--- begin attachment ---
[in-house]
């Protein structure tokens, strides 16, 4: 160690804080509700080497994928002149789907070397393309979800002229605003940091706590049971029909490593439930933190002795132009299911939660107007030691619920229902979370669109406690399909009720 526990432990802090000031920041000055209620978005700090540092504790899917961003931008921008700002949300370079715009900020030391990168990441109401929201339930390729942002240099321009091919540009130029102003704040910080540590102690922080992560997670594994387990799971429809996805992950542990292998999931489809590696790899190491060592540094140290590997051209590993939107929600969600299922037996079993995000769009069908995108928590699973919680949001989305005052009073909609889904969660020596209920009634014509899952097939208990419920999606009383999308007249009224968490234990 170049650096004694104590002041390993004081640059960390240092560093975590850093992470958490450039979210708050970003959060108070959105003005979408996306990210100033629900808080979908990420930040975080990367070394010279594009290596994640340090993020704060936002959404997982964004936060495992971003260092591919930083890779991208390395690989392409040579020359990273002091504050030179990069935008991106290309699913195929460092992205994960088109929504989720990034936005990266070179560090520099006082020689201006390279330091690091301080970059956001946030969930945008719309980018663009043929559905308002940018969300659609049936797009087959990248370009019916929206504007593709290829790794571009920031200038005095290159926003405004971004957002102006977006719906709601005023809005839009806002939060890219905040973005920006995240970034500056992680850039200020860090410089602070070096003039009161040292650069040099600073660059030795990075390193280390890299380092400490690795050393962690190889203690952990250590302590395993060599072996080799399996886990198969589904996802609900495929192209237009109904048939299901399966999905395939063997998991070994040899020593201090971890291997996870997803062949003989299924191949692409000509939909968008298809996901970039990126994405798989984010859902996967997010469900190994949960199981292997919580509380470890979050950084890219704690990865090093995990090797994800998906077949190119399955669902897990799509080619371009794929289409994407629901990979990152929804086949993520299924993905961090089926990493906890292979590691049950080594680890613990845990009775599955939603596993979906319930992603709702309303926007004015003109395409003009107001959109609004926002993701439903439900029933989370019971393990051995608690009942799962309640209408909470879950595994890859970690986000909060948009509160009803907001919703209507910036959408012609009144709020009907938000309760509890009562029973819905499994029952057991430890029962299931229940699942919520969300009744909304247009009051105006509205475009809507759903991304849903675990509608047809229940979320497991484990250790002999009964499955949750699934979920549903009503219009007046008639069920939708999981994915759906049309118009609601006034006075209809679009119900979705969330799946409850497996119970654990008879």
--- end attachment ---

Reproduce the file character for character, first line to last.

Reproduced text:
[in-house]
């Protein structure tokens, strides 16, 4: 160690804080509700080497994928002149789907070397393309979800002229605003940091706590049971029909490593439930933190002795132009299911939660107007030691619920229902979370669109406690399909009720 526990432990802090000031920041000055209620978005700090540092504790899917961003931008921008700002949300370079715009900020030391990168990441109401929201339930390729942002240099321009091919540009130029102003704040910080540590102690922080992560997670594994387990799971429809996805992950542990292998999931489809590696790899190491060592540094140290590997051209590993939107929600969600299922037996079993995000769009069908995108928590699973919680949001989305005052009073909609889904969660020596209920009634014509899952097939208990419920999606009383999308007249009224968490234990 170049650096004694104590002041390993004081640059960390240092560093975590850093992470958490450039979210708050970003959060108070959105003005979408996306990210100033629900808080979908990420930040975080990367070394010279594009290596994640340090993020704060936002959404997982964004936060495992971003260092591919930083890779991208390395690989392409040579020359990273002091504050030179990069935008991106290309699913195929460092992205994960088109929504989720990034936005990266070179560090520099006082020689201006390279330091690091301080970059956001946030969930945008719309980018663009043929559905308002940018969300659609049936797009087959990248370009019916929206504007593709290829790794571009920031200038005095290159926003405004971004957002102006977006719906709601005023809005839009806002939060890219905040973005920006995240970034500056992680850039200020860090410089602070070096003039009161040292650069040099600073660059030795990075390193280390890299380092400490690795050393962690190889203690952990250590302590395993060599072996080799399996886990198969589904996802609900495929192209237009109904048939299901399966999905395939063997998991070994040899020593201090971890291997996870997803062949003989299924191949692409000509939909968008298809996901970039990126994405798989984010859902996967997010469900190994949960199981292997919580509380470890979050950084890219704690990865090093995990090797994800998906077949190119399955669902897990799509080619371009794929289409994407629901990979990152929804086949993520299924993905961090089926990493906890292979590691049950080594680890613990845990009775599955939603596993979906319930992603709702309303926007004015003109395409003009107001959109609004926002993701439903439900029933989370019971393990051995608690009942799962309640209408909470879950595994890859970690986000909060948009509160009803907001919703209507910036959408012609009144709020009907938000309760509890009562029973819905499994029952057991430890029962299931229940699942919520969300009744909304247009009051105006509205475009809507759903991304849903675990509608047809229940979320497991484990250790002999009964499955949750699934979920549903009503219009007046008639069920939708999981994915759906049309118009609601006034006075209809679009119900979705969330799946409850497996119970654990008879």